It’s the most wonderful time of the year—children are on their best behavior, feasting is an accepted pastime, and Christmas lights twinkle down every street.  Out of all of the holiday preparation that goes into making the magic of the season, hanging outdoor Christmas lights is perhaps the most precarious (unless, of course, you are frying a turkey for Christmas dinner—but that’s another topic entirely).  Whether you are creating your own LED masterpiece a-la Clark Griswold, or assisting an aging loved one, it is imperative to follow a few simple (yet crucial) steps to make sure that you spend your holidays at home (not in the hospital).

Subscribe to the Buddy System

There is safety in numbers, and silly though it may sound, hanging Christmas lights is no exception to this rule.  Having just one other person makes a monumental difference in installation safety, time, and effort.  For example–when using a ladder to reach the gutters, it is beyond beneficial to have another person there to hand you clips, lights, etc.  The buddy system will eliminate your up-and-down the ladder trips, and thus decrease your odds of falling off of the ladder due to reaching, fatigue, or haste.  If you can’t immediately get at least one other person to help, it is advisable to wait.  Should you insist on going it alone, make sure to work within your means, and consider investing in a harness.

Asses your Materials

It is crucial to check the integrity of your light strings and extension cords; if any are broken, cracked, or frayed, do NOT use them.  While you’re checking on the condition of the materials, make sure that all of the bulbs are fully functioning.  If any are broken or dead, replace them now while it’s convenient.  Follow the instructions on the manufacturer’s boxes regarding light connections and maximum string attachments in order to avoid blowing the circuit.  Measure the area(s) you want to cover to make sure that you have enough lights; this isn’t a deficit you want to discover hours into the project.  If you are doing this solo and in regards to the harness suggestion above, think about investing in a full body harness, vertical lifeline, or roof anchor.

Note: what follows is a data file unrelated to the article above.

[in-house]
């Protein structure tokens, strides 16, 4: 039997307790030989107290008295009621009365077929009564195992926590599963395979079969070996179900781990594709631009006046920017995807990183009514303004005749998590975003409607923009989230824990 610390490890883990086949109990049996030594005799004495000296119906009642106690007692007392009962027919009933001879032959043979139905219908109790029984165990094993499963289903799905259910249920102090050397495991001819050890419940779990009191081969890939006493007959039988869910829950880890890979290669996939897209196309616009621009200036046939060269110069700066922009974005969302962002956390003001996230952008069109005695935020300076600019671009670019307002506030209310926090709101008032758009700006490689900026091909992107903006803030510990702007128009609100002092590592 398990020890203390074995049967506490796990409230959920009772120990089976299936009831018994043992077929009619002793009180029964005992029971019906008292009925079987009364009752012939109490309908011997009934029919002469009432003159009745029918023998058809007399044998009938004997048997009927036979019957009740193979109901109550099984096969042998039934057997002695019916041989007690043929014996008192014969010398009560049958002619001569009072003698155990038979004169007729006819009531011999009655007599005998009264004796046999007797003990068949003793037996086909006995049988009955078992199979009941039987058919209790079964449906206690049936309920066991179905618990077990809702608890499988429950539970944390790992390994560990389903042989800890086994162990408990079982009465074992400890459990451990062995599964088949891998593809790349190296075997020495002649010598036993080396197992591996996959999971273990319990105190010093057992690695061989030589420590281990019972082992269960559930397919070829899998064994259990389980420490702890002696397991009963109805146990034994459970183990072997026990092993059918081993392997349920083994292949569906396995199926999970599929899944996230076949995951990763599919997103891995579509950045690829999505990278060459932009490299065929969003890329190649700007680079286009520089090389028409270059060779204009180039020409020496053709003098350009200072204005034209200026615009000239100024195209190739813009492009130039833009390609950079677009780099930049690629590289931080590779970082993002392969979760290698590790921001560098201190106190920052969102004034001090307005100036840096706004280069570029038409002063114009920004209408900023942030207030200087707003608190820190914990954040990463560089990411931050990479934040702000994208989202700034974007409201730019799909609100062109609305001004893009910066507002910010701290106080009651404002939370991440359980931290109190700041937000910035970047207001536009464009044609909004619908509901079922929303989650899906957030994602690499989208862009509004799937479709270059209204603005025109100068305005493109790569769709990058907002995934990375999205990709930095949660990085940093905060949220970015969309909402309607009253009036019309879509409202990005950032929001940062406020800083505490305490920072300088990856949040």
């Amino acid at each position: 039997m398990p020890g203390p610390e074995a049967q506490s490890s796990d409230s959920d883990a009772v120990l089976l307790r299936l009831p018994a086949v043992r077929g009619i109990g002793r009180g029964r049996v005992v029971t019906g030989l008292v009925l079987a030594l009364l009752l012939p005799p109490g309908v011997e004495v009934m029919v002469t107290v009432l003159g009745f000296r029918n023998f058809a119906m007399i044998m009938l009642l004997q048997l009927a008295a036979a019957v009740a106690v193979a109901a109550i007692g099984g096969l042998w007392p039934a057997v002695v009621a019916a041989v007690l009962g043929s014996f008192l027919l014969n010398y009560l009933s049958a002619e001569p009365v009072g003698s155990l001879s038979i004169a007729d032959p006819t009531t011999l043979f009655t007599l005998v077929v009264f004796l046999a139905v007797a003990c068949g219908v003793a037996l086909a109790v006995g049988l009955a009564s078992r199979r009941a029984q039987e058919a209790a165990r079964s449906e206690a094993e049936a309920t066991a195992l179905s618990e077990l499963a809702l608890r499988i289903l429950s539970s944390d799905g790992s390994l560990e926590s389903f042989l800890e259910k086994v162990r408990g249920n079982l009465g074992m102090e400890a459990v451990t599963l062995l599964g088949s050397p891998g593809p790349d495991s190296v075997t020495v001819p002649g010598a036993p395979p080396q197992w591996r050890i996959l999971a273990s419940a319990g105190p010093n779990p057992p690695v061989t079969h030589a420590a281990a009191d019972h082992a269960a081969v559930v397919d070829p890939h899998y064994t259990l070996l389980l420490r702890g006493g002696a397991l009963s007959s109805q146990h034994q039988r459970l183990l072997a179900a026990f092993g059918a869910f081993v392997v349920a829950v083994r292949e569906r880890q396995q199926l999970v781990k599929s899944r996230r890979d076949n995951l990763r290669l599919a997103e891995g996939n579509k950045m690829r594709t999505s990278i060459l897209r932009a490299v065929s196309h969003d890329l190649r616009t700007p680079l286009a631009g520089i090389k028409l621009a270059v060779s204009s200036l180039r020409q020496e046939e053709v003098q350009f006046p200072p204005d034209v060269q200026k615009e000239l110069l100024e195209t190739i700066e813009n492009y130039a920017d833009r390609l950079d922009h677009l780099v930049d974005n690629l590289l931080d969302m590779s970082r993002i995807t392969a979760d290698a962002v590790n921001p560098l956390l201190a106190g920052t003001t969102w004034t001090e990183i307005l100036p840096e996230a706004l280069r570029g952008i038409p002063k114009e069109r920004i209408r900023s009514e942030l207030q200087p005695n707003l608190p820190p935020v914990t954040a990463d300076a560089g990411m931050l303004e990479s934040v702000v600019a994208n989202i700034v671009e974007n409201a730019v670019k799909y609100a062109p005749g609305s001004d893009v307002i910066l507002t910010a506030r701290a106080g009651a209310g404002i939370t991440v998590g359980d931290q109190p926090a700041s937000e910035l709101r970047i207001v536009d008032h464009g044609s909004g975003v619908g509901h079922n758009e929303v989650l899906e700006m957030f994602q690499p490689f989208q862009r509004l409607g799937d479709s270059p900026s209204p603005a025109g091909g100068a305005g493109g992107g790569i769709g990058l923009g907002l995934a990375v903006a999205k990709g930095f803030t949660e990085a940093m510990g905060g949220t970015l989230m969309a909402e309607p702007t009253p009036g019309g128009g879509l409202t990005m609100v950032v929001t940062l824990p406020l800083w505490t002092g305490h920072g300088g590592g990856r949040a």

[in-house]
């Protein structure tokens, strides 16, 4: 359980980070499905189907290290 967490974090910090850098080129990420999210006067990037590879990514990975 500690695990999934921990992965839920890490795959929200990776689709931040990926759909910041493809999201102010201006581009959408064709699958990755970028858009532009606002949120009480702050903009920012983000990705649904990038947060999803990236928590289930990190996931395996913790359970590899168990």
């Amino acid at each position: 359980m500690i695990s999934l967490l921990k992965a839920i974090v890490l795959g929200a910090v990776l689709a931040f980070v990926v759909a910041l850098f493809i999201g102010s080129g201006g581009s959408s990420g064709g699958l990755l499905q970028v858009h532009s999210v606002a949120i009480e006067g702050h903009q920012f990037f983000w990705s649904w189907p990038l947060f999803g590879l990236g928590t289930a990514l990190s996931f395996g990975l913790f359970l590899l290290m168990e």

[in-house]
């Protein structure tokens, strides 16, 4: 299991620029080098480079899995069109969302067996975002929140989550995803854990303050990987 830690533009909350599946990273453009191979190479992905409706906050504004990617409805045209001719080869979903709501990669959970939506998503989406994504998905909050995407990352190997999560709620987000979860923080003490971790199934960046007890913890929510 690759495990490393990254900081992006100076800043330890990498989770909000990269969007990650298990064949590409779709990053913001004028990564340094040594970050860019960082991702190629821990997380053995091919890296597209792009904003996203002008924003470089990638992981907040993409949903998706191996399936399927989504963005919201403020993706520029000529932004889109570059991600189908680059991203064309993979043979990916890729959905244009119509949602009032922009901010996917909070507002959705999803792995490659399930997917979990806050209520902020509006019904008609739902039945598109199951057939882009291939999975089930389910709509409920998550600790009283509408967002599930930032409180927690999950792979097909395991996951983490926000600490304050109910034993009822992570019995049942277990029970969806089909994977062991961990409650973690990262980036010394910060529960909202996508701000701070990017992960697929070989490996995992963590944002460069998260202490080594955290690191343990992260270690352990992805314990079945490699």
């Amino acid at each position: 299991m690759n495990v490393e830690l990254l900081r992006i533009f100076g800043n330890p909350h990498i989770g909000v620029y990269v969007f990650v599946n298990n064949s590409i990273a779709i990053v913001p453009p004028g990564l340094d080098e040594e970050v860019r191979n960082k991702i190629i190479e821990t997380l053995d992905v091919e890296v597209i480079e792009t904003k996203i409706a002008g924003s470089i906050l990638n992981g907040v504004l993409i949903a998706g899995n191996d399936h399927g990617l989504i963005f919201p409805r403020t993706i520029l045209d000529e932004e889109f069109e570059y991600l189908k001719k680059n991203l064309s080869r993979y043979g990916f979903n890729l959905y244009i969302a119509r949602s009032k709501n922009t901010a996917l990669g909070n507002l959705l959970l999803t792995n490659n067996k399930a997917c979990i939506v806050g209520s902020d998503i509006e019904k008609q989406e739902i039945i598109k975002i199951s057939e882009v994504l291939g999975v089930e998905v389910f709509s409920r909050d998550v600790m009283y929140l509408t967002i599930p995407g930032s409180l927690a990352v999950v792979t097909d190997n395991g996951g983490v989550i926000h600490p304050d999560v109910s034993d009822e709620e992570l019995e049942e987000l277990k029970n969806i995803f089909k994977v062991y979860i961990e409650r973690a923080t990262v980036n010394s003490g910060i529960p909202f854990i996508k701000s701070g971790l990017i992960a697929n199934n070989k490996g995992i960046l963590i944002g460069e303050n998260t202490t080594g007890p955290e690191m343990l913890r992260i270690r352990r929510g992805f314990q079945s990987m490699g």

Let there be Light

Once you have a buddy (or harness), the right amount of properly functioning materials, and a precipitation-free day, proceed with operation Christmas-lights.  When climbing the ladder to hang lights off of the gutter, don’t lift an uncomfortable or awkward amount of weight.  Jerking and straining your back half-way up a ladder is nobody’s idea of a good time.  Do not staple lights to the roof; rather, use hooks to either hang them from the gutter or the shingles.  Make sure that the ground where you are resting the ladder is flat and solid—otherwise don’t risk it.  If the home you are decorating has multiple stories, consider hanging wreathes or lighted displays in the windows rather than attempting to hang lights off of the second/third story.  If you start to run out of daylight, find a stopping point and continue the project the next day.

It is important to remember that no decorative project is worth jeopardizing your health.  Your loved ones and neighbors alike will understand if you can’t safely attempt to totally light up your home.  If, however, you plan on successfully installing outdoor Christmas lights this year, just keep these simple tips in mind in order to have a happy (and safe!) holiday season.


Madison Hill  is a Seattle-based mother of two who takes pride is still being able to embarrass her children despite their ages.  She spends her free time deciphering petroglyphs and pictographs.  When she’s not pruning her bonsai tree or baking homemade shoofly pie, you can find her writing about home care.